The good news is that rubber bands speed up treatment significantly if used right, but the bad news is that it’s up to you to wear them diligently. If you forget about them or ignore your orthodontist’s recommendations, you’ll only prolong treatment time or compromise results.

Why didn’t your orthodontist give you rubber bands yet?

Some orthodontists choose to introduce elastics early in the treatment, while others prefer to wait until the teeth are straight and secured by a heavy archwire before using rubber bands.

These two different and opposing treatment philosophies aren’t contradictory. The early elastic proponents use light forces and light archwires, and progress slowly, whereas the orthodontists who prefer to wait use heavier rubber bands right away.

So if it’s been a year and your orthodontist hasn’t offered rubber bands yet, when you clearly need them, it might be that it’s not their habit to use them until you’ve reached a certain wire.

If you’re curious, Damon system users (a self-ligating type of bracket) start off with elastics almost right away. On the other hand, MBT system users (which is most traditional braces) tend to wait for at least 10 months before introducing elastics. And there’s a lot of mix-and-match elastic wear in between.

It’s best to ask your orthodontist about rubber bands if you want to mentally prepare yourself in advance.

Are rubber bands the last step to braces?

If you’re already wearing rubber bands, or soon will, you’re probably wondering how long will this phase last. There’s no clear-cut answer, and while in some cases rubber bands are almost the last step to braces, the truth is that elastic wear overlaps with many braces phases.

But, if we were to follow the classic MBT philosophy, it would go something like this:

  1. Alignment phase
  2. Leveling phase
  3. Working phase – which includes space closure and elastic wear
  4. Finishing phase

So I guess you could call rubber bands the second to last step to braces. However, if you have a severe bite discrepancy, expect to wear rubber bands for a long time.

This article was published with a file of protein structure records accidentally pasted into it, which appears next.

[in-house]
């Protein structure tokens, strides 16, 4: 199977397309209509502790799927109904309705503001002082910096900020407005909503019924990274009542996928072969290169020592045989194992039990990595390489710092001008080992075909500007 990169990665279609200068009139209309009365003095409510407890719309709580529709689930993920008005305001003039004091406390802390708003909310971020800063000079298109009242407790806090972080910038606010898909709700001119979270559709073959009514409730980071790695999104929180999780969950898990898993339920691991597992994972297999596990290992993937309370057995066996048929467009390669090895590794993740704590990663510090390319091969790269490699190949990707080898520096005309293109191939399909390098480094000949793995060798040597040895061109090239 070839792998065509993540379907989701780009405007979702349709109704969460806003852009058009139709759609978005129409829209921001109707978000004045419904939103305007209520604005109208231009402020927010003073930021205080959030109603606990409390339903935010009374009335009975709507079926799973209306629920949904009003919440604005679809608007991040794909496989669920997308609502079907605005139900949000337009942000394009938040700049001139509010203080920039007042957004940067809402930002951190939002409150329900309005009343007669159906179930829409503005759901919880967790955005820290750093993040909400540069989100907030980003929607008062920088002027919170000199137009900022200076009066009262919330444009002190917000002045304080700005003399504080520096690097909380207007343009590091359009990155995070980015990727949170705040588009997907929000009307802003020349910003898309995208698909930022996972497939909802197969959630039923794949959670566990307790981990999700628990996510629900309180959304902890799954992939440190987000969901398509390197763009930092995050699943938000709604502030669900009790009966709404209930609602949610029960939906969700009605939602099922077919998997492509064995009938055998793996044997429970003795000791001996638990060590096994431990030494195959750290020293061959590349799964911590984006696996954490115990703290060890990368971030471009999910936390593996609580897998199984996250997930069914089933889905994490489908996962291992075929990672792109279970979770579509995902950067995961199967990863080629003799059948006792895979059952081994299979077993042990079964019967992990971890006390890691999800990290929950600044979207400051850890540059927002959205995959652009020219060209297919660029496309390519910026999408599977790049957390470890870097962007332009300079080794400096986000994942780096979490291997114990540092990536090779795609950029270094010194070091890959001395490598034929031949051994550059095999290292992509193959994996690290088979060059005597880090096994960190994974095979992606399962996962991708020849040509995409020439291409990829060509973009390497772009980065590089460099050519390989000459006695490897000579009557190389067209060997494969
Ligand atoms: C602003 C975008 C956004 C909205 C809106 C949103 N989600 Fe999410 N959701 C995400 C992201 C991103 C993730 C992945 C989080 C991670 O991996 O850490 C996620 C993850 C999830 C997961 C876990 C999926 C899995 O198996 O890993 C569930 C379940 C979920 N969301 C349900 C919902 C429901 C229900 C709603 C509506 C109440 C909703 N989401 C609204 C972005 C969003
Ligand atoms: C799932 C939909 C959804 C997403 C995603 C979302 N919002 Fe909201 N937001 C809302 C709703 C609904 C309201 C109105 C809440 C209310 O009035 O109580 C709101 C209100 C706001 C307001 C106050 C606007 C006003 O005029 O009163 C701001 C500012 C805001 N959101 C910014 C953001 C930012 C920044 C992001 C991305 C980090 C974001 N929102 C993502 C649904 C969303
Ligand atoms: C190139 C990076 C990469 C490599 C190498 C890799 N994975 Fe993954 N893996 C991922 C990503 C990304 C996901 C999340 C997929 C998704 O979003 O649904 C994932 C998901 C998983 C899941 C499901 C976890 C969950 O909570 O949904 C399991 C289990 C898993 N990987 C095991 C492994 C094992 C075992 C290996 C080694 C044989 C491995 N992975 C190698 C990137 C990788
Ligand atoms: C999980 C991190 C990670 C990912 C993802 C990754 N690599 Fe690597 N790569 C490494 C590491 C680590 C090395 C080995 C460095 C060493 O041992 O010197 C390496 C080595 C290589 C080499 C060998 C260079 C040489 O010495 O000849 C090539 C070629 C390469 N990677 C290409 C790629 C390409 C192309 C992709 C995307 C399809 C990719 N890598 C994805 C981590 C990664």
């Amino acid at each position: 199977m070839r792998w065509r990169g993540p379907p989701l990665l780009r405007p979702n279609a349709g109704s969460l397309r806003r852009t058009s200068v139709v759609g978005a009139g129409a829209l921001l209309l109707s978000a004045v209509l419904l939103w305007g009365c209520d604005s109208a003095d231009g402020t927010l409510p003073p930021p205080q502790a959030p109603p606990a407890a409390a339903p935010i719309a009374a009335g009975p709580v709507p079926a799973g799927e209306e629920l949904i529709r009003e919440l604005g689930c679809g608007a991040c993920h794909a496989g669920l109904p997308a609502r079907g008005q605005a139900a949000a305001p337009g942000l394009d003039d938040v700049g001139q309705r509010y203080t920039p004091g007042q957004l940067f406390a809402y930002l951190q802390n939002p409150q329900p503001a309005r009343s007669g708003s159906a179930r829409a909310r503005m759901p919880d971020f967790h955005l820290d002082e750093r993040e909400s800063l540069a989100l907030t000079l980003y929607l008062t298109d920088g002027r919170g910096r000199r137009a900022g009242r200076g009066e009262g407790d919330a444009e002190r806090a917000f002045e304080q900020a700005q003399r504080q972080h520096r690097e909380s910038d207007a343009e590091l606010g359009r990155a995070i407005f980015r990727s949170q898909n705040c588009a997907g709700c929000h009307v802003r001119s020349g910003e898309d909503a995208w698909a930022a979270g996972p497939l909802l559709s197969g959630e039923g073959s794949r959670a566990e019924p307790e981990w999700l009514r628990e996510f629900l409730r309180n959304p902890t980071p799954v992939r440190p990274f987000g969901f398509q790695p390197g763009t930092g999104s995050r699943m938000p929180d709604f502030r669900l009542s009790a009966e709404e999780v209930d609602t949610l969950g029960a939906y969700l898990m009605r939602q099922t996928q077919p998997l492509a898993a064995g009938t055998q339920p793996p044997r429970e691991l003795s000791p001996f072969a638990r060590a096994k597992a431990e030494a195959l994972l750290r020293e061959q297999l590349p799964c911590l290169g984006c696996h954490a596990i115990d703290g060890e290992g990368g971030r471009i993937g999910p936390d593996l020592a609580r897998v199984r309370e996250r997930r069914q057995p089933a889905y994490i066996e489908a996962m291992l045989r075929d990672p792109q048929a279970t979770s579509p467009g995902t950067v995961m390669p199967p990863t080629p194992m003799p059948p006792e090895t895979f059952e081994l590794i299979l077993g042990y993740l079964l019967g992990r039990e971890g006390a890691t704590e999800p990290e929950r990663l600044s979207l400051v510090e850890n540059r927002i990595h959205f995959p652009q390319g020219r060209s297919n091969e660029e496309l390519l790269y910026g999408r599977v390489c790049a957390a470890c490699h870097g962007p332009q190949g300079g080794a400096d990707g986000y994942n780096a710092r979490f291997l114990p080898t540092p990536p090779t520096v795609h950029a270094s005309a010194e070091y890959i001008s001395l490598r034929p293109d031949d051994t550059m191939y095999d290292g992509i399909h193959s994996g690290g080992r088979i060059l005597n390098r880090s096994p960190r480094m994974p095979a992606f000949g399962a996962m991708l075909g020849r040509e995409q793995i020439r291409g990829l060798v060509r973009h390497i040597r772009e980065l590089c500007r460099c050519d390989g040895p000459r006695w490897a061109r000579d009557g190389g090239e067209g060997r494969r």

You can end up wearing rubber bands anywhere from 2 months to over a year or more. Your orthodontist will be the one telling you how long you have left and whether the elastics are working like they’re supposed to or not.


Starting to wear rubber bands is an important event for most braces patients, so it’s only natural that you want to know these things in advance. Depending on the type of problem you have and your orthodontist’s style of treatment, expect to get elastics anywhere between 4 months to a year into braces.

The only way to know for sure, though, is to ask your orthodontist. I’m sure they’ll be more than happy to explain, especially when the struggle is to get patients to accept and comply with rubber bands in the first place.

Whether you’re new to braces or a braces veteran, taking care of your teeth and gums during orthodontic treatment is crucial. That’s why I’ve put together a list of orthodontist-recommended tools that will make caring for your braces a breeze:

  • An awesome mid-range electric toothbrush. Rotating electric brushes are much more effective, in my opinion, than sonic ones. You can keep your teeth white by using whitening replacement heads.
  • A countertop water flosser to blast out food debris between teeth. I know handheld models are tempting, but you’ll need a lot of water. You can almost replace flossing with this and your gums will be healthier.
  • Braces accessories to get into all the nooks and crannies: straight or angled interdental brushes, floss threaders, orthodontic wax or silicone. For pain management, have gel ice packs handy, Orajel, and Mouth Magic (a cool soothing solution for mouth sores).
  • For clear aligner patients, a tool like PUL helps both remove and seat your aligner or retainer. Don’t forget to use a cleaning product like crystals to keep your trays fresh and hygienic.